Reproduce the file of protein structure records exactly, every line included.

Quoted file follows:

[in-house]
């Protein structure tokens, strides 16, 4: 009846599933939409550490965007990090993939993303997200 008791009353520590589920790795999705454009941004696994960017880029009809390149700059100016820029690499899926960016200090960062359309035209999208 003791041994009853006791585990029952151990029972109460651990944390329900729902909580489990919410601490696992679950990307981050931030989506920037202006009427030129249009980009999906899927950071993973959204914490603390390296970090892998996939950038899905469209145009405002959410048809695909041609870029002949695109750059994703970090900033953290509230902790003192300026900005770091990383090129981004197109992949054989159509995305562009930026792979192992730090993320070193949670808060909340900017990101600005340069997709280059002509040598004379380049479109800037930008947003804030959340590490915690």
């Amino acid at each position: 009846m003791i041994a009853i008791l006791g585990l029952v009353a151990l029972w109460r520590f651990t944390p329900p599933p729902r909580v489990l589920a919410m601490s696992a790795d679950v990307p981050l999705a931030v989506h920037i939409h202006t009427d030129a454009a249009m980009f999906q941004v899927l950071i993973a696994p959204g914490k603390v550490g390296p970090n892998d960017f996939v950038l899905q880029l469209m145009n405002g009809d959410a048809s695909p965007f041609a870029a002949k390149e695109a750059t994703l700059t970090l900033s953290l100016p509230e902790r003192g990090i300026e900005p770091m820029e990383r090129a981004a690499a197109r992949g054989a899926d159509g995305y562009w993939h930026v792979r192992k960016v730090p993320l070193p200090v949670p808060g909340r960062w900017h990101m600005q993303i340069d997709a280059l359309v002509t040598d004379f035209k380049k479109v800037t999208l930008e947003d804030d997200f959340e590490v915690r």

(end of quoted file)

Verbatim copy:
[in-house]
């Protein structure tokens, strides 16, 4: 009846599933939409550490965007990090993939993303997200 008791009353520590589920790795999705454009941004696994960017880029009809390149700059100016820029690499899926960016200090960062359309035209999208 003791041994009853006791585990029952151990029972109460651990944390329900729902909580489990919410601490696992679950990307981050931030989506920037202006009427030129249009980009999906899927950071993973959204914490603390390296970090892998996939950038899905469209145009405002959410048809695909041609870029002949695109750059994703970090900033953290509230902790003192300026900005770091990383090129981004197109992949054989159509995305562009930026792979192992730090993320070193949670808060909340900017990101600005340069997709280059002509040598004379380049479109800037930008947003804030959340590490915690």
């Amino acid at each position: 009846m003791i041994a009853i008791l006791g585990l029952v009353a151990l029972w109460r520590f651990t944390p329900p599933p729902r909580v489990l589920a919410m601490s696992a790795d679950v990307p981050l999705a931030v989506h920037i939409h202006t009427d030129a454009a249009m980009f999906q941004v899927l950071i993973a696994p959204g914490k603390v550490g390296p970090n892998d960017f996939v950038l899905q880029l469209m145009n405002g009809d959410a048809s695909p965007f041609a870029a002949k390149e695109a750059t994703l700059t970090l900033s953290l100016p509230e902790r003192g990090i300026e900005p770091m820029e990383r090129a981004a690499a197109r992949g054989a899926d159509g995305y562009w993939h930026v792979r192992k960016v730090p993320l070193p200090v949670p808060g909340r960062w900017h990101m600005q993303i340069d997709a280059l359309v002509t040598d004379f035209k380049k479109v800037t999208l930008e947003d804030d997200f959340e590490v915690r």